ZURICH, June 26 (Reuters) - Roche's investigational haemophilia drug emicizumab cut the bleed rate by 87 percent in patients who had developed resistance to standard treatment, compared with those who instead got bypassing agents, the Swiss company said on Monday.
Roche is counting on emicizumab to wrest a share of the $11 billion-a-year haemophilia drug market now dominated by traditional treatments from Novo Nordisk and Shire .
The drugmaker released the data ahead of the International Society on Thrombosis and Haemostasis (ISTH) industry meeting in Berlin next month.
In the late-stage study, 62.9 percent of patients receiving emicizumab experienced zero treated bleeds compared to 5.6 percent of those receiving so-called bypassing agents, Roche said.
Haemophilia patients' blood does not clot properly, requiring life-saving infusions of clotting factors.
Development of resistance, or inhibitors, in many of those being treated can interfere with efforts to control their bleeding, so Roche is hoping its drug, also known as ACE910, will offer a new avenue of treatment.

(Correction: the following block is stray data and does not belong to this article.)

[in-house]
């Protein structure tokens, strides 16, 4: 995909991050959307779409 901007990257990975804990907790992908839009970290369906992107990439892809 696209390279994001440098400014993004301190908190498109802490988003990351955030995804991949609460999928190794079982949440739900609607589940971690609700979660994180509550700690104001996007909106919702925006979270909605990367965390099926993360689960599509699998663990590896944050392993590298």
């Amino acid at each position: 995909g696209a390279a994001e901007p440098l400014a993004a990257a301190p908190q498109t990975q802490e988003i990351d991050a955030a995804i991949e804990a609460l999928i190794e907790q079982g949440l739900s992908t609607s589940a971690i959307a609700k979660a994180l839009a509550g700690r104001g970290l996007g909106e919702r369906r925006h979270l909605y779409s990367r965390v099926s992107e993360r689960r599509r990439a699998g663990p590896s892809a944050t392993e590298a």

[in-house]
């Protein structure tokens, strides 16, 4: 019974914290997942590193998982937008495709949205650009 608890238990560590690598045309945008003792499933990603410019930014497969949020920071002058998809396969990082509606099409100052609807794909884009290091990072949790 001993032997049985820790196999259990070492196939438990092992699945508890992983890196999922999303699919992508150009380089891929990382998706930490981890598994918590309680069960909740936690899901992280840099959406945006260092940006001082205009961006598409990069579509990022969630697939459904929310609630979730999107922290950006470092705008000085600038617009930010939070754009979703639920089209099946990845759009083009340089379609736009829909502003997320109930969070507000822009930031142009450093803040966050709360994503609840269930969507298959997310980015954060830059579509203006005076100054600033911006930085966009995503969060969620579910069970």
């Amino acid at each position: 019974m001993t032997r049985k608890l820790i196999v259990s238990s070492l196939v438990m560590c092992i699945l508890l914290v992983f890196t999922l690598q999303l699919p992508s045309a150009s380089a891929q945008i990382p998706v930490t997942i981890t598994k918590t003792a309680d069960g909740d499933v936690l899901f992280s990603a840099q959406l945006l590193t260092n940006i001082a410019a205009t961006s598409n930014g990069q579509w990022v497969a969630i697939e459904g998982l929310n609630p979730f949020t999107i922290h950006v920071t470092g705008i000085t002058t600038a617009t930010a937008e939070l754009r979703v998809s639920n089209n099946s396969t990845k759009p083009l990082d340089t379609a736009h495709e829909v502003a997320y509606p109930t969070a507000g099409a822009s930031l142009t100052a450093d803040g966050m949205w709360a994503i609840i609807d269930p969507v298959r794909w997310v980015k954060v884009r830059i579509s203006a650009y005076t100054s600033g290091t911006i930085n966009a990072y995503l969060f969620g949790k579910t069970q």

Analysts called Monday's data release convincing, with Jefferies saying it underpins its $5 billion peak sales estimate for the medicine.
"If full presentation of the data at the ISTH reassure on safety, our mid-term EPS estimates and valuation could increase by 2 percent to 4 percent," Jefferies' Jeffrey Holford wrote in a note to investors.
Still, analysts continue to cite several adverse events in Roche's studies including thrombotic microangiopathy - damage to blood vessels in vital organs -- that accompanied repeated high doses of bypassing agents to treat breakthrough bleeds.
Though Roche has said one death came after a patient refused a blood transfusion for religious reasons, analysts' concern remains.
"From a safety perspective, treatment with this drug will require physicians to carefully manage the use of bypassing agents," wrote Vontobel's Stefan Schneider. That "could limit uptake", he said.
Roche plans to file the drug with the U.S. Food and Drug Administration for approval for patients with inhibitors later this year, with follow-on submissions in 2018. (Reporting by John Miller, editing by Louise Heavens)